Some weeks ago, when detractors of Mitt Romney brought up an incident in which he purportedly bullied a kid who looked “different” (which was assumed to mean gay), supporters volleyed back with a passage from “Dreams of My Father” – demonstrating once again how few had actually read the book – In which he recounted shoving Coretta, a middle school girl because his classmates had teased them about being boyfriend and girlfriend.
I would hardly be one to criticize either man for this sort of thing. At summer camp, I beat up Herbert Spataccini. I remember little of Herbert, other than he was a bit plump, and word a striped tee shirt as most of did in the 50s when I looked down as I straddled him.
Why did I do it? Because I could, and like the President, I was embarrassed; in my case because I had already been shoved around quite a bit, and wanted to pass some on. Herbert Spataccini is an unusual name, but unfortunately, the internet hasn’t found him for me. I look now and then. It would be nice to apologize.
I don’t know if Mr. Obama has made any effort to locate Coretta – if she isn’t a composite – but it is clear that he has always had a proclivity to bully, from undermining long time progressive Illinois Senator Alice Palmer, essentially stealing her seat through intimidation by lawyer, to ramming thorough His healthcare “reform” that the majority of the American people did not,and do not want, and his consistently belligerent stance towards any who question him.
President Obama is a bully, and it runs in the family.
Early on in “Dreams,” he recounts this family anecdote about his father “recounting the
time that my father almost threw a man off the Pali Lookout because of a pipe…” as they showed an out of towner the sights.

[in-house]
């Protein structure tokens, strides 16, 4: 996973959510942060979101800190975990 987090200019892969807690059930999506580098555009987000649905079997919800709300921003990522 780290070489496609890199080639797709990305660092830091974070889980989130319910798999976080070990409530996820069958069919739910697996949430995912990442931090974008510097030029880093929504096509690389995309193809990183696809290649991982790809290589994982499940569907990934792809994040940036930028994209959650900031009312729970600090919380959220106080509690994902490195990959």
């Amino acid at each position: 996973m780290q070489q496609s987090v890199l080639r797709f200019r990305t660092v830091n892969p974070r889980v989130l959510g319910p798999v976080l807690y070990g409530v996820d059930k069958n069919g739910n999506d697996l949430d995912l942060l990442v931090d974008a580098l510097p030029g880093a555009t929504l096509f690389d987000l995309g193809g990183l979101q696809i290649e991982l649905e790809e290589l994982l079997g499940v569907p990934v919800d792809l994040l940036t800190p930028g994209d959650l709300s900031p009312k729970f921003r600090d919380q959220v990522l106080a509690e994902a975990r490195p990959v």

Obama’s mother laughingly speaks of the Senor Obama’s terrible driving, which ultimately killed him. She had given the President’s father a pipe of which he was very fond. His grandfather continues. The visitor, a newly arrived African student asked to try the pipe, drew on it and fell into a fit of coughing, dropping the pipe, which fell over the railing, coming to rest a hundred feet below.
Barack Sr. waited until the man was through coughing then directed him to retrieve the pipe. He sensibly offered to buy a replacement instead, at which point his host insisted, then in the face of further refusal, picked the poor young man up and dangled him over the cliff.
Obama writes:“I imagine myself looking up at my father, dark against the brilliant sun, the transgressor’s arms flailing about as he’s held aloft. A fearsome vision of justice.”
What is fearsome is that the President could possibly construe this horrifying tale as being any way related to a concept of justice. Of course, in the view of the severe narcissist, this would be justice for any who did not acknowledge his superiority.
The rest of us would call it an incidence of troubling and dangerous bullying.
“Anyway, after a couple of minutes, Obama’s grandfather continues, “ your dad set the man back down on his feet, patted him on the back, and suggested, calm as you please, that they all go get themselves a beer.
And there we have it, the original Beer Summit, and the behavior is the same. The President used his authority to intervene in a matter than was none of his concern, other than his connection to Professor Gates, so as to intimidate the Cambridge Police.
Realizing he had overstepped, he apologized and called it a “teachable moment.” As with his father, the silk glove to the mailed fist was beer and conviviality.
The anecdote concludes with Obama’s father saying to his mother, “Relax, Anna,” he said, I only wanted to teach the chap a lesson about the proper care of other people’s property.”
Another teachable moment. What it teaches us is that collectivists, and their narcissist vanguard, value their own property and privileges, but no one else’s, and are prepared to use both force and guile to achieve their ends.
Like father, like son.